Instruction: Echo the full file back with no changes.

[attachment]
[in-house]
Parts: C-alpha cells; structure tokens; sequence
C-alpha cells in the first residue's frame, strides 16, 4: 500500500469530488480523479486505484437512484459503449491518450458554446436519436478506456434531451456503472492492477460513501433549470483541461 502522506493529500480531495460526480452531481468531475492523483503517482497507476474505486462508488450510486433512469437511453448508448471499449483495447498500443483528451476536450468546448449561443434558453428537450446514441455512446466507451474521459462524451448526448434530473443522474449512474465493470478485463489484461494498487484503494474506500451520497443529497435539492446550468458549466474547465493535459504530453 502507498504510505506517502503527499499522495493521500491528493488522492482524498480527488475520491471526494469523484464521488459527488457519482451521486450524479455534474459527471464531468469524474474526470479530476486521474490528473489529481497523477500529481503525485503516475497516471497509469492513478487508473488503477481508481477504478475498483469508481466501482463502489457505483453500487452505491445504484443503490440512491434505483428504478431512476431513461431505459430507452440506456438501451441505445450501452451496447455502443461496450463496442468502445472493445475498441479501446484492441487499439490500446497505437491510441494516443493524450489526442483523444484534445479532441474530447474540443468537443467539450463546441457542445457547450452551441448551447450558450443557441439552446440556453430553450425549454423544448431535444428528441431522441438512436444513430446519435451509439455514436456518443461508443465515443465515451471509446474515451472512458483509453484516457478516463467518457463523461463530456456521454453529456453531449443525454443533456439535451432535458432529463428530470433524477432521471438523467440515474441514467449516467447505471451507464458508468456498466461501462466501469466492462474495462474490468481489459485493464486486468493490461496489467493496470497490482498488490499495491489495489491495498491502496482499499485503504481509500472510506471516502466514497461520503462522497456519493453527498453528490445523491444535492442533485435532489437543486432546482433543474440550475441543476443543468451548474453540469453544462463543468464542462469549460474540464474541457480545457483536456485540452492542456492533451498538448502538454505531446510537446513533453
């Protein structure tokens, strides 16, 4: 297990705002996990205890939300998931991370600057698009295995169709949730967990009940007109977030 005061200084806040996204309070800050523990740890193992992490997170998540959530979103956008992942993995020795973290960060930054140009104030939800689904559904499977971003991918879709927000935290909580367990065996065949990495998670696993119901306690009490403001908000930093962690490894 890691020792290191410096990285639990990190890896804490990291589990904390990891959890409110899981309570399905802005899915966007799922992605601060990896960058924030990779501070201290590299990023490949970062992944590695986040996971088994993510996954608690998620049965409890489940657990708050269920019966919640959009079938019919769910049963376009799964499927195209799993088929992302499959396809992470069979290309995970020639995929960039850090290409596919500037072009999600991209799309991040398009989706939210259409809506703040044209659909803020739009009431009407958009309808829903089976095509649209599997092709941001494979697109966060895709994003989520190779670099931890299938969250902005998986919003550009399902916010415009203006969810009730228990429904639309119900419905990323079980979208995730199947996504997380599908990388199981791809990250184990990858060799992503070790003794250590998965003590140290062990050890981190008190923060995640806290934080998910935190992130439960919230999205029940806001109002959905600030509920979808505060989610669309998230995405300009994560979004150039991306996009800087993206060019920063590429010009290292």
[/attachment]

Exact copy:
[in-house]
Parts: C-alpha cells; structure tokens; sequence
C-alpha cells in the first residue's frame, strides 16, 4: 500500500469530488480523479486505484437512484459503449491518450458554446436519436478506456434531451456503472492492477460513501433549470483541461 502522506493529500480531495460526480452531481468531475492523483503517482497507476474505486462508488450510486433512469437511453448508448471499449483495447498500443483528451476536450468546448449561443434558453428537450446514441455512446466507451474521459462524451448526448434530473443522474449512474465493470478485463489484461494498487484503494474506500451520497443529497435539492446550468458549466474547465493535459504530453 502507498504510505506517502503527499499522495493521500491528493488522492482524498480527488475520491471526494469523484464521488459527488457519482451521486450524479455534474459527471464531468469524474474526470479530476486521474490528473489529481497523477500529481503525485503516475497516471497509469492513478487508473488503477481508481477504478475498483469508481466501482463502489457505483453500487452505491445504484443503490440512491434505483428504478431512476431513461431505459430507452440506456438501451441505445450501452451496447455502443461496450463496442468502445472493445475498441479501446484492441487499439490500446497505437491510441494516443493524450489526442483523444484534445479532441474530447474540443468537443467539450463546441457542445457547450452551441448551447450558450443557441439552446440556453430553450425549454423544448431535444428528441431522441438512436444513430446519435451509439455514436456518443461508443465515443465515451471509446474515451472512458483509453484516457478516463467518457463523461463530456456521454453529456453531449443525454443533456439535451432535458432529463428530470433524477432521471438523467440515474441514467449516467447505471451507464458508468456498466461501462466501469466492462474495462474490468481489459485493464486486468493490461496489467493496470497490482498488490499495491489495489491495498491502496482499499485503504481509500472510506471516502466514497461520503462522497456519493453527498453528490445523491444535492442533485435532489437543486432546482433543474440550475441543476443543468451548474453540469453544462463543468464542462469549460474540464474541457480545457483536456485540452492542456492533451498538448502538454505531446510537446513533453
């Protein structure tokens, strides 16, 4: 297990705002996990205890939300998931991370600057698009295995169709949730967990009940007109977030 005061200084806040996204309070800050523990740890193992992490997170998540959530979103956008992942993995020795973290960060930054140009104030939800689904559904499977971003991918879709927000935290909580367990065996065949990495998670696993119901306690009490403001908000930093962690490894 890691020792290191410096990285639990990190890896804490990291589990904390990891959890409110899981309570399905802005899915966007799922992605601060990896960058924030990779501070201290590299990023490949970062992944590695986040996971088994993510996954608690998620049965409890489940657990708050269920019966919640959009079938019919769910049963376009799964499927195209799993088929992302499959396809992470069979290309995970020639995929960039850090290409596919500037072009999600991209799309991040398009989706939210259409809506703040044209659909803020739009009431009407958009309808829903089976095509649209599997092709941001494979697109966060895709994003989520190779670099931890299938969250902005998986919003550009399902916010415009203006969810009730228990429904639309119900419905990323079980979208995730199947996504997380599908990388199981791809990250184990990858060799992503070790003794250590998965003590140290062990050890981190008190923060995640806290934080998910935190992130439960919230999205029940806001109002959905600030509920979808505060989610669309998230995405300009994560979004150039991306996009800087993206060019920063590429010009290292």